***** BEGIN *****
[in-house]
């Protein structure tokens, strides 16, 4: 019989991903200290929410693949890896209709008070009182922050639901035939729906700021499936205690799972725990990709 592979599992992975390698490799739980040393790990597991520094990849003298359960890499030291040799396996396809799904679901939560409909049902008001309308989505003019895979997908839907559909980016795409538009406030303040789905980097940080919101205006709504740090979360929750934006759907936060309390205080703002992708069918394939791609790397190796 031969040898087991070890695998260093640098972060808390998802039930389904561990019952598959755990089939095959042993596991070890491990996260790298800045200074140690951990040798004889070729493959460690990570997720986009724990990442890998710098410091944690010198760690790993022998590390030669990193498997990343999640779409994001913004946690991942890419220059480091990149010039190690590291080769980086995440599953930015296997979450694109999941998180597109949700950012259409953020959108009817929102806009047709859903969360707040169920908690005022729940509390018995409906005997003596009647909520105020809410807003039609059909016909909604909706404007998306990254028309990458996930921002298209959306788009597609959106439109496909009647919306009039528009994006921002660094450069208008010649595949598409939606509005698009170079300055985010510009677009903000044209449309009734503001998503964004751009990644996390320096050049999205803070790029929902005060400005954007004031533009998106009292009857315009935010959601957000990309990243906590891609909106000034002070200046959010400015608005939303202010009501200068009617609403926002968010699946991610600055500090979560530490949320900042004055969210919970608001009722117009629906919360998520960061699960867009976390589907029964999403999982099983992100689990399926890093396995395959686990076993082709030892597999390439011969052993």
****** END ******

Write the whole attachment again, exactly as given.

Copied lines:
[in-house]
């Protein structure tokens, strides 16, 4: 019989991903200290929410693949890896209709008070009182922050639901035939729906700021499936205690799972725990990709 592979599992992975390698490799739980040393790990597991520094990849003298359960890499030291040799396996396809799904679901939560409909049902008001309308989505003019895979997908839907559909980016795409538009406030303040789905980097940080919101205006709504740090979360929750934006759907936060309390205080703002992708069918394939791609790397190796 031969040898087991070890695998260093640098972060808390998802039930389904561990019952598959755990089939095959042993596991070890491990996260790298800045200074140690951990040798004889070729493959460690990570997720986009724990990442890998710098410091944690010198760690790993022998590390030669990193498997990343999640779409994001913004946690991942890419220059480091990149010039190690590291080769980086995440599953930015296997979450694109999941998180597109949700950012259409953020959108009817929102806009047709859903969360707040169920908690005022729940509390018995409906005997003596009647909520105020809410807003039609059909016909909604909706404007998306990254028309990458996930921002298209959306788009597609959106439109496909009647919306009039528009994006921002660094450069208008010649595949598409939606509005698009170079300055985010510009677009903000044209449309009734503001998503964004751009990644996390320096050049999205803070790029929902005060400005954007004031533009998106009292009857315009935010959601957000990309990243906590891609909106000034002070200046959010400015608005939303202010009501200068009617609403926002968010699946991610600055500090979560530490949320900042004055969210919970608001009722117009629906919360998520960061699960867009976390589907029964999403999982099983992100689990399926890093396995395959686990076993082709030892597999390439011969052993």